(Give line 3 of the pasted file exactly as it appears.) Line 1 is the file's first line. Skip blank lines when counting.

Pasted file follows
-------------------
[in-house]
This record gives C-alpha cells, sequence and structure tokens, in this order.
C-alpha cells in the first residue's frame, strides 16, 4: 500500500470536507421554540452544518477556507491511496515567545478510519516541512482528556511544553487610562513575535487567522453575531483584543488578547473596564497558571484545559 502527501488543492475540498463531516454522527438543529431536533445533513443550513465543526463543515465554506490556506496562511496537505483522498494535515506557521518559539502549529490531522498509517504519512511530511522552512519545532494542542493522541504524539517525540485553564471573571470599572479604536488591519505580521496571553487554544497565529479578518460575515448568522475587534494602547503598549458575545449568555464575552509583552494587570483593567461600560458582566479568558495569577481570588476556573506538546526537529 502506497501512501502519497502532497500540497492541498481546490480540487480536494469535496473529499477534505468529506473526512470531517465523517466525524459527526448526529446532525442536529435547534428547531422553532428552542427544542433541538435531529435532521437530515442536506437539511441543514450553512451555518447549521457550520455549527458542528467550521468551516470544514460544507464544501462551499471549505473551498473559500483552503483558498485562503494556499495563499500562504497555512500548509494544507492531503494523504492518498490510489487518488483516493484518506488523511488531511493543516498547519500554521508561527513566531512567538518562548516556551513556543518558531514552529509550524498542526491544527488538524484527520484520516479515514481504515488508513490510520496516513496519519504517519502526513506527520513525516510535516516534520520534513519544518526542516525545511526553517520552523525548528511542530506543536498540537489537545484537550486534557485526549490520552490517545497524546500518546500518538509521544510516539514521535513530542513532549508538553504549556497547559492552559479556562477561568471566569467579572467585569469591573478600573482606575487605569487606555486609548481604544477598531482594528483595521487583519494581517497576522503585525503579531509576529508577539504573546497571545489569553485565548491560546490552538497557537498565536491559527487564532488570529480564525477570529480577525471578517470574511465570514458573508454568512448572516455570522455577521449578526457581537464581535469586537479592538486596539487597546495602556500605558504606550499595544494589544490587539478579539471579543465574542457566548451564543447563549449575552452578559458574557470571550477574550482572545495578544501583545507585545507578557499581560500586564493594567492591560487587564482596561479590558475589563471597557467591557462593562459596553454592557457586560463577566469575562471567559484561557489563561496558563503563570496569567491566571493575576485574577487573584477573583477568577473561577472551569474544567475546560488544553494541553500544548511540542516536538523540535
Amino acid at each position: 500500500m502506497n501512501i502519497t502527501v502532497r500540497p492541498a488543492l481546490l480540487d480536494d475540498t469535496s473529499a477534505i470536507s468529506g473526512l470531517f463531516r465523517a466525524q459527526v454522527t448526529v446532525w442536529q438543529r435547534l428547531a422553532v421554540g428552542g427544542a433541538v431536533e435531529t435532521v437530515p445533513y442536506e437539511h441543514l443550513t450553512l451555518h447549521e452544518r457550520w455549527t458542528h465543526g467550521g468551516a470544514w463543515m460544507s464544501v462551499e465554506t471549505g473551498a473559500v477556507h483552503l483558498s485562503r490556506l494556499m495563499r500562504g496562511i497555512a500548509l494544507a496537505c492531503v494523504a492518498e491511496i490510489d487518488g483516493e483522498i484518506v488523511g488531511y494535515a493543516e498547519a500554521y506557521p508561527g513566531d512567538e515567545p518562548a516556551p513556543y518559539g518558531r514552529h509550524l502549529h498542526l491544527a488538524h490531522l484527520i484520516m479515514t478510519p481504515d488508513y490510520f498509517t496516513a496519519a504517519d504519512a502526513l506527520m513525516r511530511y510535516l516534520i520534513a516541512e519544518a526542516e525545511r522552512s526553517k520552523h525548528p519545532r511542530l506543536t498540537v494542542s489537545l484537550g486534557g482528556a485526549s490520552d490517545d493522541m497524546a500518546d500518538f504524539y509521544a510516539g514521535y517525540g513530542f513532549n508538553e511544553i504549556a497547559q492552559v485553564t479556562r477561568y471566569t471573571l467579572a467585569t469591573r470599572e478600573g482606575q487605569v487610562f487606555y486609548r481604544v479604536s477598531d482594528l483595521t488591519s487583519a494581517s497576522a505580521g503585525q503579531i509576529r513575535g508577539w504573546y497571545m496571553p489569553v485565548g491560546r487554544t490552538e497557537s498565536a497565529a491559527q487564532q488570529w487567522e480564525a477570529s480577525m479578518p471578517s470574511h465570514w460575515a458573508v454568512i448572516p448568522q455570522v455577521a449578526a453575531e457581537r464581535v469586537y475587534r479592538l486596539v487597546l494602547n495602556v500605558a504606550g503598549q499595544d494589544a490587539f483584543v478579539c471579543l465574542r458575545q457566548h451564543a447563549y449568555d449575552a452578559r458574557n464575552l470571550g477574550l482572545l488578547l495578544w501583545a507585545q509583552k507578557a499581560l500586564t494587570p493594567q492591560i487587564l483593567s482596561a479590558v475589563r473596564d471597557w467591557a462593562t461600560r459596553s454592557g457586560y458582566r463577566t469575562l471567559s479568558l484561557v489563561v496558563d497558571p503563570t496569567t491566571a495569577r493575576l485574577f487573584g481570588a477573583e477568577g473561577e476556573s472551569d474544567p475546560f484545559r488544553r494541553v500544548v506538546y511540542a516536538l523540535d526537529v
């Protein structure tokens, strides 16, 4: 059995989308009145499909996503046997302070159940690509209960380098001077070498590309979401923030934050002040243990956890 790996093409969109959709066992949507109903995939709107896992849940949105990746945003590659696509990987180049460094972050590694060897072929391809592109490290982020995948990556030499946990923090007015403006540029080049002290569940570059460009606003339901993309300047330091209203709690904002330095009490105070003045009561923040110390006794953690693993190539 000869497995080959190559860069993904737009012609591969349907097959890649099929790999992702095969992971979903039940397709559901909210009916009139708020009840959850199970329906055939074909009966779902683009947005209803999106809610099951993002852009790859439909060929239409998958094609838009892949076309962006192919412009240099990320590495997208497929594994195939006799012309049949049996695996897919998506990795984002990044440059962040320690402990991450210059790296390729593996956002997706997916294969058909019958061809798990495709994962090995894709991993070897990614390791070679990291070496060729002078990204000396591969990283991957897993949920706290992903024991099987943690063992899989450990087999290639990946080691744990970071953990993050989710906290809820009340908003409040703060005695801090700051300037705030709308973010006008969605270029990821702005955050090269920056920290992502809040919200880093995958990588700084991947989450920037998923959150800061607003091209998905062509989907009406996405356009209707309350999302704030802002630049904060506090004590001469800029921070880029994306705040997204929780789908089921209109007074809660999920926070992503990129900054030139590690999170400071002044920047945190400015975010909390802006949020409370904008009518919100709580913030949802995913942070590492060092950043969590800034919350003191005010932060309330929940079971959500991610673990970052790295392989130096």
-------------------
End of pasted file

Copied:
C-alpha cells in the first residue's frame, strides 16, 4: 500500500470536507421554540452544518477556507491511496515567545478510519516541512482528556511544553487610562513575535487567522453575531483584543488578547473596564497558571484545559 502527501488543492475540498463531516454522527438543529431536533445533513443550513465543526463543515465554506490556506496562511496537505483522498494535515506557521518559539502549529490531522498509517504519512511530511522552512519545532494542542493522541504524539517525540485553564471573571470599572479604536488591519505580521496571553487554544497565529479578518460575515448568522475587534494602547503598549458575545449568555464575552509583552494587570483593567461600560458582566479568558495569577481570588476556573506538546526537529 502506497501512501502519497502532497500540497492541498481546490480540487480536494469535496473529499477534505468529506473526512470531517465523517466525524459527526448526529446532525442536529435547534428547531422553532428552542427544542433541538435531529435532521437530515442536506437539511441543514450553512451555518447549521457550520455549527458542528467550521468551516470544514460544507464544501462551499471549505473551498473559500483552503483558498485562503494556499495563499500562504497555512500548509494544507492531503494523504492518498490510489487518488483516493484518506488523511488531511493543516498547519500554521508561527513566531512567538518562548516556551513556543518558531514552529509550524498542526491544527488538524484527520484520516479515514481504515488508513490510520496516513496519519504517519502526513506527520513525516510535516516534520520534513519544518526542516525545511526553517520552523525548528511542530506543536498540537489537545484537550486534557485526549490520552490517545497524546500518546500518538509521544510516539514521535513530542513532549508538553504549556497547559492552559479556562477561568471566569467579572467585569469591573478600573482606575487605569487606555486609548481604544477598531482594528483595521487583519494581517497576522503585525503579531509576529508577539504573546497571545489569553485565548491560546490552538497557537498565536491559527487564532488570529480564525477570529480577525471578517470574511465570514458573508454568512448572516455570522455577521449578526457581537464581535469586537479592538486596539487597546495602556500605558504606550499595544494589544490587539478579539471579543465574542457566548451564543447563549449575552452578559458574557470571550477574550482572545495578544501583545507585545507578557499581560500586564493594567492591560487587564482596561479590558475589563471597557467591557462593562459596553454592557457586560463577566469575562471567559484561557489563561496558563503563570496569567491566571493575576485574577487573584477573583477568577473561577472551569474544567475546560488544553494541553500544548511540542516536538523540535